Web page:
The thought that all the hard work wouldn't matter in the end when it came to the life of his mentor set his gut aflame. He had won, damn it. Why, then, did it feel like he lost?
Time drifted by as he stared at Albus' prone form. Harry didn't know if it were minutes or hours, time having lost its meaning. Lydia's hand on his shoulder gave little comfort.
"There's nothing you can do?" Harry asked.
She shook her head. "We tried what we know, I'm sorry, Harry. Unless the magic is gone, nothing will change." She paused. "We'll keep looking though, I promise. He will return to us."
When he didn't respond she continued, "Why don't you lie down for a bit? You must still be exhausted. I… I will tell the others that you're awake. I'm sure they want to see you as soon as possible."
Harry's gaze was still focused on Albus, even as the door clicked shut behind Lydia.
He balled his hands into fists.
This won't stand. I won't let it. I fucking won, and you'll be there to celebrate with me, old man. If I have to drag you back from that coma so you can witness this world and live your life for once, I'll bloody well do so.
He laid his palm on Albus' brow, closed his eyes for a brief second, then turned abruptly and strode over to the bedside table, from there taking his wand and conjuring himself a simple, black robe.
Five weeks he'd been unconscious. More than enough time for his familiar to regain her strength.
3 Years Later
Close to the road through the village of Icarai—a dusty little thing tinted red by the blearing sun—stood a fountain, beautifully carved, its pattering comfort to every soul nearby. Each day, for almost a week now, a stranger would sit down at the fountain, spinning wholesome tales of great kings, majestic animals, and empires that fell through the magic of music long before the sword ever reached them. The cloth of his stories, the fabric of his tales, seemed endless, and for hours he sat listening to the windswept palms, the bubbling laughter of children, as he provided more entertainment than had been had in the village for years.
"That," he said, his voice low and conspiratorial, "is how Imar at once became king and beggar, rich and poor, a soul not to be envied, yet looked upon begrudgingly for the fortune of his circumstances."
"But why didn't he just leave? Couldn't he have taken the Queen and the money and fled with the ship?" The children sat in a half-circle around the fountain, blocking the road. They perked up at the question from their midst. The inquiry had been made by boy about eleven, tousled brown hair going every which way.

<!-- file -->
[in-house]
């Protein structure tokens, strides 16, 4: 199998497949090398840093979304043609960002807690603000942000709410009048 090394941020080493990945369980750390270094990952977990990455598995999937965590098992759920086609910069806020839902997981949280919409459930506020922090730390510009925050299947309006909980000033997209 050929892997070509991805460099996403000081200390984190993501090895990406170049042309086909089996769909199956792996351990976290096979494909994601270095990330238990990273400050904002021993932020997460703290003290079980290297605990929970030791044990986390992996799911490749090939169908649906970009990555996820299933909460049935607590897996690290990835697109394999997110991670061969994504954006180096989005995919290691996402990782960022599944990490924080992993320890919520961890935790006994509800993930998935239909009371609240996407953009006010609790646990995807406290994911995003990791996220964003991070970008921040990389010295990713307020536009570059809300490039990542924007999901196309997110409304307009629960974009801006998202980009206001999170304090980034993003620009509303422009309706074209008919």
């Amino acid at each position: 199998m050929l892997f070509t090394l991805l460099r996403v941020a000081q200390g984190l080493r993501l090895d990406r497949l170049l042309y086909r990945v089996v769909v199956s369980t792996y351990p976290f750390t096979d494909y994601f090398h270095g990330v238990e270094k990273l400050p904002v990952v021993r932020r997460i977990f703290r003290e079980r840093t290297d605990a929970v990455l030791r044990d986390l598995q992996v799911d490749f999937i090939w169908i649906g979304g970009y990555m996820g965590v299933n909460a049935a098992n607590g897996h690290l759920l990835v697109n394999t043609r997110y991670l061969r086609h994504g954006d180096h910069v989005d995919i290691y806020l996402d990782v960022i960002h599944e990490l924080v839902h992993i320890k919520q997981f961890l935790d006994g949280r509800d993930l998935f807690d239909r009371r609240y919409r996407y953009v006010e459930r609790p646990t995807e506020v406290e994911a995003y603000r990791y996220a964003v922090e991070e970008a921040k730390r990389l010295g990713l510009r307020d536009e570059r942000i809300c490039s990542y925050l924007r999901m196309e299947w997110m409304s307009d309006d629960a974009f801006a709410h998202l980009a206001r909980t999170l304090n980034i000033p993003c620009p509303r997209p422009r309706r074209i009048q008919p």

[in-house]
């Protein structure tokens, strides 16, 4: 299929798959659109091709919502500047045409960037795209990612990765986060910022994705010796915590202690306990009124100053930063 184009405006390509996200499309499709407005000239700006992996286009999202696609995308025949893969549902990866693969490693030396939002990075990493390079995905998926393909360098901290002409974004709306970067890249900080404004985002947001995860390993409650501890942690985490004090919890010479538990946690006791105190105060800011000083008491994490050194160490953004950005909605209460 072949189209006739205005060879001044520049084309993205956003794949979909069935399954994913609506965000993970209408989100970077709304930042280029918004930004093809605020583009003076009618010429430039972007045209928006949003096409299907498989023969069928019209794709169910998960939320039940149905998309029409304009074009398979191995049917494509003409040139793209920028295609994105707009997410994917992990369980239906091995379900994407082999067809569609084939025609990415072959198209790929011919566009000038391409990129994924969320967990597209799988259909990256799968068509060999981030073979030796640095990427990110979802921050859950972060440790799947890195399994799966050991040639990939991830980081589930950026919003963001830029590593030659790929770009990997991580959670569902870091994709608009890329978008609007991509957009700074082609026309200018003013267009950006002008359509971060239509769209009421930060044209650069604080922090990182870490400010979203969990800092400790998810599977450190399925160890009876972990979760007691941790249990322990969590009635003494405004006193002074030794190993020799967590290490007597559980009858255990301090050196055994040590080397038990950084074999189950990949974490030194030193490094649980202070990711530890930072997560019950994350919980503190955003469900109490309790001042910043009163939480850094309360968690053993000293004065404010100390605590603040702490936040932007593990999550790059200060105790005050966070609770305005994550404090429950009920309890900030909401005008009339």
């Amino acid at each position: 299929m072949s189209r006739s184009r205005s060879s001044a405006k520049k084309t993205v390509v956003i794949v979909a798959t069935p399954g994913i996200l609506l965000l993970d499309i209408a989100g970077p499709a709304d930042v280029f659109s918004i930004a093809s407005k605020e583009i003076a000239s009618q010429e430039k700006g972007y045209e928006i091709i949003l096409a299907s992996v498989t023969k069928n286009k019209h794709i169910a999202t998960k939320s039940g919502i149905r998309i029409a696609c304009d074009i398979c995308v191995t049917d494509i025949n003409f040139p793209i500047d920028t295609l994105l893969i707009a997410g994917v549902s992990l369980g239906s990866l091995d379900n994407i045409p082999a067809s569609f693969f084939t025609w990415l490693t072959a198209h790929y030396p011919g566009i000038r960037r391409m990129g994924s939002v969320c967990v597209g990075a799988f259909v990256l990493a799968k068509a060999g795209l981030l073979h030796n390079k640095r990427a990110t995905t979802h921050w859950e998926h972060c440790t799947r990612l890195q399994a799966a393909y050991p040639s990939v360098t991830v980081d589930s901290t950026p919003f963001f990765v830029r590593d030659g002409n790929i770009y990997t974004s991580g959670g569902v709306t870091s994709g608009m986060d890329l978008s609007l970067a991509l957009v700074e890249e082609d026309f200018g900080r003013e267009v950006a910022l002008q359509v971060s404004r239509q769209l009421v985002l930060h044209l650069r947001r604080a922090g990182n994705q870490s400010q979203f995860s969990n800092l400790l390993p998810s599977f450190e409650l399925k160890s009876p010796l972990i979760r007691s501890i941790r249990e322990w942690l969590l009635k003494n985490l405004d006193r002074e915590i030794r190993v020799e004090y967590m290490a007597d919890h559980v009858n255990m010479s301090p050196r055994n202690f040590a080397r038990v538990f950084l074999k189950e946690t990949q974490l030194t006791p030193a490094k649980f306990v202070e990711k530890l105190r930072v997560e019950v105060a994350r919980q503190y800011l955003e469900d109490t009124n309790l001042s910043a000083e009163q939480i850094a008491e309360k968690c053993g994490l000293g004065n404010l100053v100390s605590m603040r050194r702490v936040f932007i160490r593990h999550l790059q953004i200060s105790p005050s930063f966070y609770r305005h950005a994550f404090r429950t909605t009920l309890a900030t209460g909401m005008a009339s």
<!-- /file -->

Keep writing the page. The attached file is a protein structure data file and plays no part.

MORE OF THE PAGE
"Of course that is possible," the stranger said smiling. "Choices are everywhere around you, but how to make them? How to make them indeed. Now that depends on what you want from life, doesn't it?" He shook his head. "I for one think Imar was a fool, but an honest one. That alone counts more than you might—"
"Mr. Eccleborough!" A girl came running down the street as if flying on wings, black pigtails bouncing left and right. When she stopped before him her face was puffy and red. "Mr. Eccleborough," she said again. "He got it, he got it! Mario got what you wanted."
"Oh?" The storyteller sat up attentively. "You got it with you?"
"Yes," she said, handing him a brown parcel with a pleased grin. "He asked me to give it you."
Laughing the man accepted the delivery and flicked her nose. "Thank you very much," he said. "This is quite important to me."
And as though his words held the key to the world every child jumped up around him. "Will you leave now, Mr. Eccleborough?"
"Afraid so. There's business to be done, and a good friend needed help for a long time now."
"But you're going to visit us again?"
"I'm sure I will. Remember, in life you always meet twice."
Pinching the parcel between his right arm and his body he rose from the fountain, shadowing his face with his left against the sun which now, away from the shadow of the palm tree, seemed much brighter than before.
"So long," he said, waving a last time.
Then he made his way along the dusty road, the pattering of the fountain quieting down until it transitioned smoothly into a music he had heard all week long now—that of a trio of musicians alternating between fast-paced beats and slow, rhythmical pieces. No matter which variant, the large contrabass always sent deep tones sailing through the air, carrying them right to his ears.
The wooden steps creaked as he went up to the door and from there into the bar beneath the hotel. Once he had entered an old gentlemen in a handsome vest met him.
"The usual, Mr. Eccleborough?" the man asked inclining his head, a white towel neatly folded across his arm.
"Yes, thank you, Perro."
Most of the round tables in the dim-lit room were taken by couples and the few tourists which had just come from the beach not too far away. He seated himself at an empty one, near a small window through which the setting sun threw orange light, letting his feet whip with the music. Perro put two tumblers with ice cubes on the dark-stained table, then poured bourbon into both.
"Thanks. I appreciate all you've done so far, Perro."
"It has been my pleasure, Mr. Eccleborough. Will this be your last night?"
"Just so. Barring unforeseen events I'll be out of your hair tomorrow."
Perro nodded thoughtfully. "Then I wish you a pleasant journey—and give my regards, if you please. She has made this a much brighter place."
"I'm sure she'll be delighted to hear that."